Other schemes for scrap mobilization are under consideration. Dealers in scrap are smart traders, and it is felt they are hoarding for higher prices. If there is price control, then they may become convinced they cannot get better prices, and unload. Experiments, finally, are being conducted on new methods of screening slag heaps not only for scrap iron but also for manganese, which, it is said, can be reseparated.

All the anxiety in the Capital under this head shows the superimportance of steel. Our allies want access to our steel for fulfillment of their rearmament goals. Wilson caused an outcry with a statement attributed to him that he intended to let Britain have a couple of million tons. He never said any such thing.

And what if steel were exported? The United States imports steel from Germany — special-purpose steel. Why the hue and cry about steel exports to Britain? Surely, as among allies, the criterion of trade should be economy of effort, just as the criterion of trade with Iron Curtain countries should be balance of advantage.

Teamwork in the West

Neither criterion is considered by some of our narrow-minded legislators, even by officials in the Pentagon. Take, for example, commerce with countries back of the Iron Curtain. There has been much grumbling about British trade with Russia. But Britain simply must have timber and coarse grain from Russia if we do not supply her minimum needs.

To be sure, Britain has done some foolish things in the past, such as allowing excessive rubber exports to Red China, and this is undoubtedly one reason why Britain’s commerce is regarded nowadays with suspicion. But a sense of proportion is now lacking in the prevailing suspicion.

As for economy of effort, there had been no such thing from the time the North Atlantic Treaty Organization was set up until the September conferences in Washington and in Ottawa. Unused capacity is to be found in almost all the countries in Europe, as, for instance, in the vital ball-bearing industry. There are many workers without jobs in northern Italy. Why cannot they be put to work in making silk for ammunition bags and parachutes for all the member nations? France still pokes along making prototypes for heavy artillery, and Belgium likewise is lagging. The tendency, as General Eisenhower has said, is for the nations to look over each ot her s shoulder and see what t he other fellow is doing.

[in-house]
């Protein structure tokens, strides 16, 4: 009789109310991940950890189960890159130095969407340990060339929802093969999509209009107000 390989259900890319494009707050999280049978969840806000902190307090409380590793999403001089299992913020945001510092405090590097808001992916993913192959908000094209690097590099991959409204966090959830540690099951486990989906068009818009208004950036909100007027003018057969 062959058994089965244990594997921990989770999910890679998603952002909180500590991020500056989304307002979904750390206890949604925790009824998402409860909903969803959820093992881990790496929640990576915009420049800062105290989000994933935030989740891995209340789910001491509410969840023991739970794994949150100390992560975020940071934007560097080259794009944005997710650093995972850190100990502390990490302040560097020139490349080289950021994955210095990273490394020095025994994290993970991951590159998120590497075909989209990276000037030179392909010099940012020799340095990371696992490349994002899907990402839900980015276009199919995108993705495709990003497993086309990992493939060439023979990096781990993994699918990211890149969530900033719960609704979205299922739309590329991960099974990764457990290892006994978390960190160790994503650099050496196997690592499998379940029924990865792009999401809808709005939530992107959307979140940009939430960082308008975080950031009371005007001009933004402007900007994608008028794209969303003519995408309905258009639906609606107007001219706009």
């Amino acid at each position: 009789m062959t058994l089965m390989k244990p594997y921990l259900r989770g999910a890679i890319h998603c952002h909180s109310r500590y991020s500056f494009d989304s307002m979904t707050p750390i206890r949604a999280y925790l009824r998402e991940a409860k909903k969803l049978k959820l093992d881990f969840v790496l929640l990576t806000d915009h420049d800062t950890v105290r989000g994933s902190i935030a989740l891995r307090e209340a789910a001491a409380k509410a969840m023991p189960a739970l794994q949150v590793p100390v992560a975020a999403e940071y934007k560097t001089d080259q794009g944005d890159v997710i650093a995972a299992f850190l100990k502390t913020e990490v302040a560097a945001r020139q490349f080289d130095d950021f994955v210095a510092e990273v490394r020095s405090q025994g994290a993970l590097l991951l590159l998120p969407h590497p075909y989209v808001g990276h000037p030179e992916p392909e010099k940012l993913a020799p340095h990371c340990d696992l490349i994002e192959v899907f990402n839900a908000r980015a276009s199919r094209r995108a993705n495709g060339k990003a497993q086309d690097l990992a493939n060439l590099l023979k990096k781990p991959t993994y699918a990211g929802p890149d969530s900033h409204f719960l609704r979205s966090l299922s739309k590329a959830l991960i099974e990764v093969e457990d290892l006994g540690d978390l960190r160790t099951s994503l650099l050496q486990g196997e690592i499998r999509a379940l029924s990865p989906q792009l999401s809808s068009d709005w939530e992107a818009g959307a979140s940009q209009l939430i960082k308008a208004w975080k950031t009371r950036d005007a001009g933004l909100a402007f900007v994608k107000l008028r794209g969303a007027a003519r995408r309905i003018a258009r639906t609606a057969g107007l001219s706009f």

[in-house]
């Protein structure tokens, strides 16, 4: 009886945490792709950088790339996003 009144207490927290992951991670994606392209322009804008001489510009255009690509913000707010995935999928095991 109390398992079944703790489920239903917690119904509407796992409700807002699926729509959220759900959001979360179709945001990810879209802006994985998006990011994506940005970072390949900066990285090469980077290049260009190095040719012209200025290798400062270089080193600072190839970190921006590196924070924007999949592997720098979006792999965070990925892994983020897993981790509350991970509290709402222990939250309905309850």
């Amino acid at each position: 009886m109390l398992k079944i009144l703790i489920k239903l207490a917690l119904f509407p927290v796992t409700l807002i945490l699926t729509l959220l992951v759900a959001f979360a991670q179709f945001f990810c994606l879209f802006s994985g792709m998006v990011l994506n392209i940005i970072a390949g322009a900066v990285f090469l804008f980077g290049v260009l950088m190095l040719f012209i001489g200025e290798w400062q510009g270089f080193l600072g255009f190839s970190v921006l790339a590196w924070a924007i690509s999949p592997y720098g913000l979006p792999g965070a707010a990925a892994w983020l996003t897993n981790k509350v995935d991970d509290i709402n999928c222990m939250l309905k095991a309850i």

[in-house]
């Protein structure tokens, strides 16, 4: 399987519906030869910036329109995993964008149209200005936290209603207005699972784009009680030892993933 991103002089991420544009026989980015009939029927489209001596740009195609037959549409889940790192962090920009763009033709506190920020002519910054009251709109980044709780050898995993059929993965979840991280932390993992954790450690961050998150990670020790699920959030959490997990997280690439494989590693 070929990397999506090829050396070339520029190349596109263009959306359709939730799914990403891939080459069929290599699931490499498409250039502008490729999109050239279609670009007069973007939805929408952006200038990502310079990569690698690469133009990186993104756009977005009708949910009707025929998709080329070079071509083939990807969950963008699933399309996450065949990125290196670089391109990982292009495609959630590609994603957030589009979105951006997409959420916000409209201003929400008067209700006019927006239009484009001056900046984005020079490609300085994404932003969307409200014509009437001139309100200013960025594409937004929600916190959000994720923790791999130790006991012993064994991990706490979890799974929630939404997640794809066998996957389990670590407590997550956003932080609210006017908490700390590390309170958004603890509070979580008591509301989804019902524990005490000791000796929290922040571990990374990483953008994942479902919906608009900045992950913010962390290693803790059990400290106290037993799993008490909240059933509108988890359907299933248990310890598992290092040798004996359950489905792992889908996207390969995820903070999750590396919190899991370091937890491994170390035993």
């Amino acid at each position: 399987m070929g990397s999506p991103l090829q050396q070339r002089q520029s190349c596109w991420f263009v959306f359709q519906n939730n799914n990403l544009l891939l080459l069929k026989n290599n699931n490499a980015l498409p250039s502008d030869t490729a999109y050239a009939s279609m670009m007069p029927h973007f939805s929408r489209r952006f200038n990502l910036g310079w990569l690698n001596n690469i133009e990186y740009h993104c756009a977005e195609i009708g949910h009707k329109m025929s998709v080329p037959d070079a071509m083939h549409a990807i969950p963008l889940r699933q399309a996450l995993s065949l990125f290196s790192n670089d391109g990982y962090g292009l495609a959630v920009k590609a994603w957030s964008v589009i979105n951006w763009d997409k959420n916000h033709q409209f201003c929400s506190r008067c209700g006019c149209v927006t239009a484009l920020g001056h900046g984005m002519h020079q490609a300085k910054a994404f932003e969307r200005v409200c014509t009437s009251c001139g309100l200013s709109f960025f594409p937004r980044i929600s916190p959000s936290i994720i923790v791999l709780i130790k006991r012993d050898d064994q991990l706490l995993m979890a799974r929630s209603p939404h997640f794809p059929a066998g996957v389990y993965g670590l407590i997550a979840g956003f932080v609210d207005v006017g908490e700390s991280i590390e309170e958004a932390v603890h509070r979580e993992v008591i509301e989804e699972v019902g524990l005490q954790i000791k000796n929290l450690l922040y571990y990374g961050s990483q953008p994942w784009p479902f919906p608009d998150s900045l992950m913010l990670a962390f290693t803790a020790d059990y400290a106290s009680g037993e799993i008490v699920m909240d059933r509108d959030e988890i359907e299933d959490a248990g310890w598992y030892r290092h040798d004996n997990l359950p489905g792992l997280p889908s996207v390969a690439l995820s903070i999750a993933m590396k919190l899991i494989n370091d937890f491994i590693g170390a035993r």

Kene Mayer, France’s Deputy Prime Minister, was the only European leader who came to Washington and Ottawa with a constructive solution lor the lag in arms production, He granted the justice of the disappointment over European performance. He gran led the justice of the help for self-help theory underlying our mutual-aid program. But he suggested a mobilization balance sheet.

The Frenchman had a further contribution. If, he said, the Ended I States, out of its fabulous arsenal, produced all the heavy stuff, then the nations in Europe could be made responsible for maintenance and span’ parts. This may sound a trifling contribution. But maintenance nowadays means not only care of things: it means sta king airfields out of home farms, provisioning for foreign solI diers on home soil, and 1 he like.

The proposal is said to have impressed Wilson and other lop officials. If it is adopted, it would mean that the United States would become a sort of mother arsenal. Clearly there would also be an end to the foolish competition for raw materials among member nations of the NATO. In this respect, what the nations have hitherto been doing is selling inflation to each other. However, sound as would be some such scheme, the problem of unused capacity in Europe cannot and will not be neglected.